guide to progressive web apps

Mobile Apps are big, but still, people use their mobile browsers on their phones to access most of the content online instead of using just the mobile app alone. Why? You can’t possibly download every app – one, because you won’t always use them, and second, because you only have so much space on your device to hold them. So it makes sense to get on to mobile browsers and pull up what you need, as it requires less from the user. But obviously, mobile apps have a better experience than website / web apps and you’ll always prefer a mobile app experience than a web. Not any more.

Every couple of years some new technology comes along that changes the way that similar technology in the same category will be viewed. These new technologies follow in the game-changing footsteps of other technologies that shook up the way web browsing is done, such as native mobile apps. What’s the next technology to shake it up? Progressive Web Apps.

An idea originally conceived by Google in 2015, Progressive Web Apps take the best parts from both web and mobile applications, their API, and then bind them together. Progressive Web Apps are basically a website that is built to function and look like a mobile app. Progressive web apps take the already established web platforms, add ons and plugins, and user base, and then combine that with the simplicity and ease of use of a mobile app, to great success.

Progressive web apps also make great use of the fact that updating a website is generally easier, and much faster, than creating or updating a web app. The PWAs make app development less necessary as your mobile website becomes your app, reducing the need to spend on development of a standalone app.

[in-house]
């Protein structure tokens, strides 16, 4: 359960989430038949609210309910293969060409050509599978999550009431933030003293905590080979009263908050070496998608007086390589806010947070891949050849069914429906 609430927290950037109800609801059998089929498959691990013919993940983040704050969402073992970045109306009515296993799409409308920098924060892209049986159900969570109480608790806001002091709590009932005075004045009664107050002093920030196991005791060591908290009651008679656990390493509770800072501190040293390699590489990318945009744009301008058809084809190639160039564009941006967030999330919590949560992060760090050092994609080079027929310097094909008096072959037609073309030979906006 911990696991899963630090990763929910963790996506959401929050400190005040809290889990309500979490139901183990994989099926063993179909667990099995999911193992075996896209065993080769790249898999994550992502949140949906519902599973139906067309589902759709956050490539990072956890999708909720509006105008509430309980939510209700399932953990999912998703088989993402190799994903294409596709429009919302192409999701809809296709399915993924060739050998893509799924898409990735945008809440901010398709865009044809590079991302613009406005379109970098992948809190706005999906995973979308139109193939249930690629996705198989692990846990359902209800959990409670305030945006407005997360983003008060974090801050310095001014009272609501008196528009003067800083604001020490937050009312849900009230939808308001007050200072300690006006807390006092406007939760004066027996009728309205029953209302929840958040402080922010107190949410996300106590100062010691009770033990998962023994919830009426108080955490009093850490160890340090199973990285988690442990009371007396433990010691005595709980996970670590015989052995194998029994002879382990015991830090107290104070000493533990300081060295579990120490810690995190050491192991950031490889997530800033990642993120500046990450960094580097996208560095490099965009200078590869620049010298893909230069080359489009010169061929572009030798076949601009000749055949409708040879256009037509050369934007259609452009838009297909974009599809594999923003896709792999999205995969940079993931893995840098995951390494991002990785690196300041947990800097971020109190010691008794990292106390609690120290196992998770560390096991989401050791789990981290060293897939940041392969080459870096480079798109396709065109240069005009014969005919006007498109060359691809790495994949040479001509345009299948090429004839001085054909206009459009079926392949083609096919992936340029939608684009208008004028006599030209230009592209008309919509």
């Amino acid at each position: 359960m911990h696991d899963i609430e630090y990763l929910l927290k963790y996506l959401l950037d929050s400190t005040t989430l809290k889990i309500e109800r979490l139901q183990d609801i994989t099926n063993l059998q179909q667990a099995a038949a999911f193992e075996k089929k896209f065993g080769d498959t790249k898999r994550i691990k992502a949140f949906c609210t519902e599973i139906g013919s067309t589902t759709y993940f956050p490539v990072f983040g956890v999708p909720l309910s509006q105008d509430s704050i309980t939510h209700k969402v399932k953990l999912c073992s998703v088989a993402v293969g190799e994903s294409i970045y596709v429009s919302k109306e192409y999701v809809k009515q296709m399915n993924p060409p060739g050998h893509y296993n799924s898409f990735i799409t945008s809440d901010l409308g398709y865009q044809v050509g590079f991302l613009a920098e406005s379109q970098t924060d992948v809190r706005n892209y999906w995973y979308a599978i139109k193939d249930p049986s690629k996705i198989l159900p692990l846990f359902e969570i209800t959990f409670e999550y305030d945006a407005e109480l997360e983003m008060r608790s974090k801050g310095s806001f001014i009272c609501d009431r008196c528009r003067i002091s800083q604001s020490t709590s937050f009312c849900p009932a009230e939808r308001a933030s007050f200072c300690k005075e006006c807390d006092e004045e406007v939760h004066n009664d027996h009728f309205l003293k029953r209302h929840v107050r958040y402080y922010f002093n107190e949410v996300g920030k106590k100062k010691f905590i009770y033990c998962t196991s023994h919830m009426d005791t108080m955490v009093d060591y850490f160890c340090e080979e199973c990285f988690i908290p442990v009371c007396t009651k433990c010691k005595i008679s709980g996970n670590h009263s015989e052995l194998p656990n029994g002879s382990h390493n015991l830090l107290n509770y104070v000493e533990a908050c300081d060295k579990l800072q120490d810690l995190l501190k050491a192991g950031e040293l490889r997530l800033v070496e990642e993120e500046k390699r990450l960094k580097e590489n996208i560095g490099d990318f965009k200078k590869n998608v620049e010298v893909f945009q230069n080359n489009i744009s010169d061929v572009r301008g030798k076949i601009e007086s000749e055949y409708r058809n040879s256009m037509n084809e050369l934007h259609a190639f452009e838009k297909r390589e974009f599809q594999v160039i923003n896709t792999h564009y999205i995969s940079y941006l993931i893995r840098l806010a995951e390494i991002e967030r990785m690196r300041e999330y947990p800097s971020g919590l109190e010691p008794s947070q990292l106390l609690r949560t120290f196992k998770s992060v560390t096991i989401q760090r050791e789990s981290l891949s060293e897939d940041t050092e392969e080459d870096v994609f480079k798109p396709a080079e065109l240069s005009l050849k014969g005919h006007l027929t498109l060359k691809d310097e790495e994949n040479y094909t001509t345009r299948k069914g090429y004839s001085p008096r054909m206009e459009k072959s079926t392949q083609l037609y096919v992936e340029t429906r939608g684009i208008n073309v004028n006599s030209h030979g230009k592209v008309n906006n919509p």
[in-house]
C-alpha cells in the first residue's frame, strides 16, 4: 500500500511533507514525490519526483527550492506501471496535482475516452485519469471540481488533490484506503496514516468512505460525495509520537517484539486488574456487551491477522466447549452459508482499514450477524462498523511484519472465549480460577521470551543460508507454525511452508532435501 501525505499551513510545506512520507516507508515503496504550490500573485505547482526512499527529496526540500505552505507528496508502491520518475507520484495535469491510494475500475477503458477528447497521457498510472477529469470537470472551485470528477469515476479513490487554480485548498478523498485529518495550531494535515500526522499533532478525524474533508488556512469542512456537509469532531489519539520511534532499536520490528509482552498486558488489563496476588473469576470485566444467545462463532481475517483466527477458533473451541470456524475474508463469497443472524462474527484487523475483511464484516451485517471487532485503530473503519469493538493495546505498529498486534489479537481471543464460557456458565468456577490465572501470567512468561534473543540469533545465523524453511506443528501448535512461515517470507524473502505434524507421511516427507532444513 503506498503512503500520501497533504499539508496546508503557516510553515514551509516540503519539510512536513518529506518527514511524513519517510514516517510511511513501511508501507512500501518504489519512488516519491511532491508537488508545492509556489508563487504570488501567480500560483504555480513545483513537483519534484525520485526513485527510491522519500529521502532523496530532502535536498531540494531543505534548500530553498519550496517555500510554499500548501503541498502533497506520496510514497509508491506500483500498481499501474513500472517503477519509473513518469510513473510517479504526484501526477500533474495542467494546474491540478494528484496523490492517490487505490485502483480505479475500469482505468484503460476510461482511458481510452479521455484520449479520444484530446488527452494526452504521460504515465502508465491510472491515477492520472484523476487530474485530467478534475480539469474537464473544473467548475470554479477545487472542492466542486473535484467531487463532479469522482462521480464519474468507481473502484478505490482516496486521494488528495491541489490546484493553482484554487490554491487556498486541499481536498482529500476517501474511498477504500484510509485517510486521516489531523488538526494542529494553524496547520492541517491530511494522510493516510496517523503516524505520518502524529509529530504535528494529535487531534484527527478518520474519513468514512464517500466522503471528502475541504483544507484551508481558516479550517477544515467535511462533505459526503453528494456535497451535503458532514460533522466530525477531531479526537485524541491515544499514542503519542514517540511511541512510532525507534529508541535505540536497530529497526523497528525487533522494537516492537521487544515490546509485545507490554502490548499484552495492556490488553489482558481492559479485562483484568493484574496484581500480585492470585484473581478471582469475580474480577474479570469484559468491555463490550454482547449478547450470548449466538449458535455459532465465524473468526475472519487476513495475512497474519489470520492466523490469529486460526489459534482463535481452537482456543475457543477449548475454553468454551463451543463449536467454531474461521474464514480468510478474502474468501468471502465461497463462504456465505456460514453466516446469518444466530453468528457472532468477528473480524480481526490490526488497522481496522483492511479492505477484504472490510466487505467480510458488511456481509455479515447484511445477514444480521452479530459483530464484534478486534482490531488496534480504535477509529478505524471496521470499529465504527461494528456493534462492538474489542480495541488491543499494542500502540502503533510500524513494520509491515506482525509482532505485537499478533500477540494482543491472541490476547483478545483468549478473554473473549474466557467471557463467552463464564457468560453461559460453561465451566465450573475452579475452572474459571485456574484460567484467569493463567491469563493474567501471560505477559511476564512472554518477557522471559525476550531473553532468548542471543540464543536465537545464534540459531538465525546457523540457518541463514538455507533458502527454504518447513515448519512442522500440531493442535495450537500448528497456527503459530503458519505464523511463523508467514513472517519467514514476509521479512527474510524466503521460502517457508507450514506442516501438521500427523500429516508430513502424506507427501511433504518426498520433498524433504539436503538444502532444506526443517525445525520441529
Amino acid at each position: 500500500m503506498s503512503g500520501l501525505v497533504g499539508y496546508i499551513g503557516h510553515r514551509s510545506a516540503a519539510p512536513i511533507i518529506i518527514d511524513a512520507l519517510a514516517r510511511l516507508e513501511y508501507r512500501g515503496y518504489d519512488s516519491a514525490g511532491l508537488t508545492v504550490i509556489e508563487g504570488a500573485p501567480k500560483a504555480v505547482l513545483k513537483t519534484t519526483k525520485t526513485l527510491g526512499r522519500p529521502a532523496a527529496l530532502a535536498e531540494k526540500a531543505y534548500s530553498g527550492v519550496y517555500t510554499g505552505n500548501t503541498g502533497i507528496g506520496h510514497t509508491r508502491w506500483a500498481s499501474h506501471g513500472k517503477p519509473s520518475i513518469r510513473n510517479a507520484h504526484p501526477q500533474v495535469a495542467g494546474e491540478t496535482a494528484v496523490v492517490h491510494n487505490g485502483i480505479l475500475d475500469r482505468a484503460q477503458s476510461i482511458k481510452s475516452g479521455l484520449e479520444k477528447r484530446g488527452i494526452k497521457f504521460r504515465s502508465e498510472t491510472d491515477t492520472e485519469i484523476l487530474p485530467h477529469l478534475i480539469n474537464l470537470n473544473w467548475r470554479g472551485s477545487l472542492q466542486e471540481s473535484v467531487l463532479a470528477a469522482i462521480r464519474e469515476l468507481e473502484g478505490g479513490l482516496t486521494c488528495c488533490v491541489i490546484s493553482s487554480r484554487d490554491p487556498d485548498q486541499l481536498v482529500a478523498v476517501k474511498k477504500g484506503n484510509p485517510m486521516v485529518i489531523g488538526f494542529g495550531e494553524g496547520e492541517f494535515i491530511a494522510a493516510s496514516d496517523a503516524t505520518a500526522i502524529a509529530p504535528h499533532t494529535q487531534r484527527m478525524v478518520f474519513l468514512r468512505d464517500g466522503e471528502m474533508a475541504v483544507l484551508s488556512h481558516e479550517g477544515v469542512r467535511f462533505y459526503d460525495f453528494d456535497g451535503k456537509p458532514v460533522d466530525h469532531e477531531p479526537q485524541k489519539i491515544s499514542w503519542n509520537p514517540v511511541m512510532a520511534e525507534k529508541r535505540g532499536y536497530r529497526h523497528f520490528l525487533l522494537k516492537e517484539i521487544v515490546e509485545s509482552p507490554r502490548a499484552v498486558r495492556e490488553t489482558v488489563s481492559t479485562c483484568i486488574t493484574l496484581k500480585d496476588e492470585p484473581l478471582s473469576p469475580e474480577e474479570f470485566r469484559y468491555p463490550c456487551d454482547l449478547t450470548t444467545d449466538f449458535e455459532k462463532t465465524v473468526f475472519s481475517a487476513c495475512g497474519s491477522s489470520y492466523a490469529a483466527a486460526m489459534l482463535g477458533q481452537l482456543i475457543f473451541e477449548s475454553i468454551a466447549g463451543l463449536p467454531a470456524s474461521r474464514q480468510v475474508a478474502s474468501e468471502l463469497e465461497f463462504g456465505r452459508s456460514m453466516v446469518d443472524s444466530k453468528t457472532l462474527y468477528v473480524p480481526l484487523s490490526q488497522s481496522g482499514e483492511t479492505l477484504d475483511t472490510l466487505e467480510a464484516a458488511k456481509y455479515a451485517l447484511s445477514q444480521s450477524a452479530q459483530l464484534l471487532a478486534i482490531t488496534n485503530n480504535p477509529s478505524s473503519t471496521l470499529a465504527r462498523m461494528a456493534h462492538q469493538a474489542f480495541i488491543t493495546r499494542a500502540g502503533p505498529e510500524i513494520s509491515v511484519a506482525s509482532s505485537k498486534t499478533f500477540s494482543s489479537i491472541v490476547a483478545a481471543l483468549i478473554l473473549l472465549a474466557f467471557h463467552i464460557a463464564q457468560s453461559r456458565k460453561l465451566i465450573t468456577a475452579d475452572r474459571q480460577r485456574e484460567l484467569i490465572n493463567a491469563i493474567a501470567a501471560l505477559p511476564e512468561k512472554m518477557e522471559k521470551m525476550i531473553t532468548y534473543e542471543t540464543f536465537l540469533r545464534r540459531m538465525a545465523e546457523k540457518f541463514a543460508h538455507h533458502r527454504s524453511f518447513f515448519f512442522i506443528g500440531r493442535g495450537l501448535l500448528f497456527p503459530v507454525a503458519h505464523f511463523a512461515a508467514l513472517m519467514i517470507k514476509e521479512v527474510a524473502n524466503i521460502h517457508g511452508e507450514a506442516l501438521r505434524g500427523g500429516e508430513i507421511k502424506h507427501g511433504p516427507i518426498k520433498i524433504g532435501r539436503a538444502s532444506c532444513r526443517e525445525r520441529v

The Terms

When it comes to progressive web apps, or any new technology idea for that matter, it’s important to note what the terms of the technology mean. Here are the important terms, as provided by Google, who pioneered the concept:
Progressive – Work for every user, regardless of browser choice because they’re built with progressive enhancement as a core tenet.

Responsive – Fit any form factor: desktop, mobile, tablet, or whatever is next.

Connectivity independent – Enhanced with service workers to work offline or on low quality networks.

App-like – Feel like an app to the user with app-style interactions and navigation because they’re built on the app shell model.

Fresh – Always up-to-date thanks to the service worker update process.

Safe – Served via HTTPS to prevent snooping and ensure content hasn’t been tampered with.

Discoverable – Are identifiable as “applications” thanks to W3C manifests and service worker registration scope allowing search engines to find them.

Re-engageable – Make re-engagement easy through features like push notifications.

Installable – Allow users to “keep” apps they find most useful on their home screen without the hassle of an app store.

Linkable – Easily share via URL and not require complex installation.

Now that the terms that relate to progressive web apps have been established, let’s look at what progressive web apps do.

What Can PWAs Do?

Unlike a traditional mobile web app, that is to say a website that is optimized for mobile, progressive web apps offer much improved functionality in the spirit of a mobile app. This functionality includes things like push notifications, the ability to work in offline mode, and updates to the homepage when applicable. To oversimplify it, the progressive web app is a smarter, higher level mobile web app.